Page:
Governor Andrew M. Cuomo declared a state of emergency across all 62 counties in New York ahead of the extreme winter storm expected to bring heavy snowfall and high winds.
Snow is expected to cover Upstate New York, where 12 to 24 inches of snow is anticipated in the Western New York, Finger Lakes, and Central New York regions over a 48 hour period beginning Monday night. Areas south of Lake Ontario from Buffalo to Rochester will see periods of snowfall of 2 to 3 inches per hour during parts of the day Tuesday.
The heaviest snow accumulations are expected in the south and east of the Capital Region, the Mohawk Valley, and the Mid-Hudson Valley region where 20 to 24 inches of snow is expected from late Monday night through late Tuesday night and will taper off on Wednesday. Peak snowfall will fall on Tuesday during the daylight hours and in these areas, the bulk of the snowfall will from between 7 a.m. to 7 p.m. Tuesday. Travel will be extremely dangerous from high rates of blowing and drifting snow.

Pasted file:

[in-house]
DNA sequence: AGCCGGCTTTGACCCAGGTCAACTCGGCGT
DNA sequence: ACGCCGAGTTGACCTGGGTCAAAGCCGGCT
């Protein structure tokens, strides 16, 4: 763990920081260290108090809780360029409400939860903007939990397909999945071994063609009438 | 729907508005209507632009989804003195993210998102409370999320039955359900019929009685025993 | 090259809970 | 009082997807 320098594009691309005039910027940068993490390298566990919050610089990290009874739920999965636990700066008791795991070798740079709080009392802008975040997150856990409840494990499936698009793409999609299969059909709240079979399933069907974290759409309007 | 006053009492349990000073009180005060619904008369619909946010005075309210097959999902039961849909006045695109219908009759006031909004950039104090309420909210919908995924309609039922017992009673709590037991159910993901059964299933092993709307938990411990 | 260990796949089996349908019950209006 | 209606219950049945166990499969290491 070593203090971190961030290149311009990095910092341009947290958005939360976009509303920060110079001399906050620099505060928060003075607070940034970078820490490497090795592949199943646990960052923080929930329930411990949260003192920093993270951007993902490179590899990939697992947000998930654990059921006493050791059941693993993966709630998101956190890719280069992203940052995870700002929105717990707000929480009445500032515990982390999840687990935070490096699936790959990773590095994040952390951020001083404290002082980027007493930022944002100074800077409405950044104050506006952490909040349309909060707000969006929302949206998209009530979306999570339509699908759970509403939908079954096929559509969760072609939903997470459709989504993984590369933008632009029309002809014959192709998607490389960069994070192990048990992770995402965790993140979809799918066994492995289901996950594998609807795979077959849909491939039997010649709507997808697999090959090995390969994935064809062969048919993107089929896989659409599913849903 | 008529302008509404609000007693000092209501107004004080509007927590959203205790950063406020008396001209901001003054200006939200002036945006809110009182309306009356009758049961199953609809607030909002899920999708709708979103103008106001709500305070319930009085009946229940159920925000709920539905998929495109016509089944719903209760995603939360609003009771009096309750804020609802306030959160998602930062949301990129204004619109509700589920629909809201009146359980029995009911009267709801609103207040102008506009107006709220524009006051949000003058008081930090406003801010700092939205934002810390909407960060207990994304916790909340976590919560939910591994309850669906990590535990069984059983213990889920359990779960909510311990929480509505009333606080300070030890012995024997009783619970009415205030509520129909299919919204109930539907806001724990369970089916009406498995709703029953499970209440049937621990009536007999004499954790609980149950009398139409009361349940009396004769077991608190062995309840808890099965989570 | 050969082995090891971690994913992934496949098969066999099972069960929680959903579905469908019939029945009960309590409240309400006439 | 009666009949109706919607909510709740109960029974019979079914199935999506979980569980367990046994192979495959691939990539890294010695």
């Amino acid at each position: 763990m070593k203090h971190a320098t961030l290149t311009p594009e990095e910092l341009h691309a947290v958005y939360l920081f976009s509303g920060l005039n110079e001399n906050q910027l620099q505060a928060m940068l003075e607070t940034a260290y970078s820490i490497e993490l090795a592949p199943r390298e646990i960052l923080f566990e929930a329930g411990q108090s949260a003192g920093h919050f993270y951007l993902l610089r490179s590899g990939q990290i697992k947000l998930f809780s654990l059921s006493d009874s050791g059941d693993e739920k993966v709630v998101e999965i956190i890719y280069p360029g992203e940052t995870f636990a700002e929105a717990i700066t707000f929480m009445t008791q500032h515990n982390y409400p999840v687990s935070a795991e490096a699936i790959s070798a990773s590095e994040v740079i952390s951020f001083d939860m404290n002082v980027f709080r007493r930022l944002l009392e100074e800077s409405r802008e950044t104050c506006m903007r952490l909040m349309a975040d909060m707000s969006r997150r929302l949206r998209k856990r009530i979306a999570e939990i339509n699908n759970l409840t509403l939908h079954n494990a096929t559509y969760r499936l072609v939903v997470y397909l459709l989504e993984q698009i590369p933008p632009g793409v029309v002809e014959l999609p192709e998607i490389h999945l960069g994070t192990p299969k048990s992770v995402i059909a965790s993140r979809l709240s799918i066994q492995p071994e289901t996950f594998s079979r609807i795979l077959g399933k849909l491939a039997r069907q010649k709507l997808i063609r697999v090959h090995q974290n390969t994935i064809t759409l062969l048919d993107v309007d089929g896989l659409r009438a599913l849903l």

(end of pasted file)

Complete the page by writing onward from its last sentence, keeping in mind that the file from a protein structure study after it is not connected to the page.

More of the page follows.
The storm has shifted to the west and will have substantial impacts on the New York City areas. Snow will move into the lower Mid-Hudson Valley, New York City and Long Island regions after midnight on Monday. Heavy snow will be begin early Monday evening and will fall at a rate of 2 to 3 inches per hour for the Tuesday morning rush hour. By the evening commute, there is strong potential for 16 to 20 inches of snow with whiteout conditions throughout the day. Snowfall rates may reach 2 to 4 inches per hour at intermittent periods throughout the day, which will be exacerbated by gusty winds of 40-50 miles per hour in New York City and Long Island. Highest snow totals will be in the northern parts of New York City, Orange and Putnam counties which will see 20 to 24 inches of snow during the duration of the storm. Long Island especially areas near Montauk, will see wind gusts up to 60 mph which could take down tree limbs and power lines. Driving will be especially hazardous on Tuesday for both the morning and evening commutes. Minor coastal flooding is also expected during high tide.
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